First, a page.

The former Led Zeppelin guitarist cast his hand prints in cement Monday as the first music legend to feature on London's reply to the Hollywood Walk of Fame.
"It's a real privilege and a great honor to be the first. I'm really chuffed," said Page, 60. "A Walk of Fame is a fantastic idea, and it's high time we had one in London."
The site of the British version, which will feature popular music giants, is taking shape outside the new Virgin Music superstore on Piccadilly Circus, London's landmark crossroads.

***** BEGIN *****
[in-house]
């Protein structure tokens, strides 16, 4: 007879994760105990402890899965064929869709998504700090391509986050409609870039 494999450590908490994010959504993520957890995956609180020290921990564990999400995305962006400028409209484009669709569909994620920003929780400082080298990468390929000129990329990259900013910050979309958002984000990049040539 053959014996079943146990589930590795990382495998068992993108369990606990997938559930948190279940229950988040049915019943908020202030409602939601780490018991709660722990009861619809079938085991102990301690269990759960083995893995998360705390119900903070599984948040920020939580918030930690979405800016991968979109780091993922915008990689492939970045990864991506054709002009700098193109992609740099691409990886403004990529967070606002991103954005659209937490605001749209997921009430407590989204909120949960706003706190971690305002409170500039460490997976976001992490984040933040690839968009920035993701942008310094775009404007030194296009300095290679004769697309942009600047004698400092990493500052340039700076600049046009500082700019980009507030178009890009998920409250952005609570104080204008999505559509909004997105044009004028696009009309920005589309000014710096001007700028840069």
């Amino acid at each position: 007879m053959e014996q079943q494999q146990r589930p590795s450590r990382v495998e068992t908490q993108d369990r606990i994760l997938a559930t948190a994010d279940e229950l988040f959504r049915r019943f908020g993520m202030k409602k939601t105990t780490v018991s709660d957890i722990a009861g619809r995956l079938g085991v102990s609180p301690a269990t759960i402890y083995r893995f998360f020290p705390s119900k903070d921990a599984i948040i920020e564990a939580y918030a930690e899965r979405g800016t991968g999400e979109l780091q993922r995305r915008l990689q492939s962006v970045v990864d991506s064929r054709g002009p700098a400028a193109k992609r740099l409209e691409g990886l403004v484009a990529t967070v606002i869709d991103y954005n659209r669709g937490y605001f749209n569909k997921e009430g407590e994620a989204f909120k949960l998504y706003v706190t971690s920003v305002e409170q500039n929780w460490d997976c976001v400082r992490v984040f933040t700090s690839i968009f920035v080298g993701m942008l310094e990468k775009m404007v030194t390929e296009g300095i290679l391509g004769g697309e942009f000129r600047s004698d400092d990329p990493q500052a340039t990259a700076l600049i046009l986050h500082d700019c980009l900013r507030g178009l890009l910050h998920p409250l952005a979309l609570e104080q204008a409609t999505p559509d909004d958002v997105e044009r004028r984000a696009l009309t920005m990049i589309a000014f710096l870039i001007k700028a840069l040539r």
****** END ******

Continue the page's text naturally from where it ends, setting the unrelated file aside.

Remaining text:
Page predicted it would soon become crowded with hand prints. "If you started putting in all the people I think are deserving, you could cover the whole of London," he said.
Led Zeppelin — which included singer Robert Plant, bassist John Paul Jones and drummer John Bonham, who died in 1980 — was one of the top rock bands in history and produced nine chart-topping albums from 1969 to 1979.
Its most famous song was the epic "Stairway to Heaven," which was never released as a single but became one of the most requested radio songs of all time.
Led Zeppelin was back on top of the U.S. rock chart last year with a greatest hits album, "How the West Was Won."
Page frequently is rated as one of the greatest rock guitarists in history. In 2002, a readers' survey of Total Guitar magazine rated him No. 2 to the late Jimi Hendrix.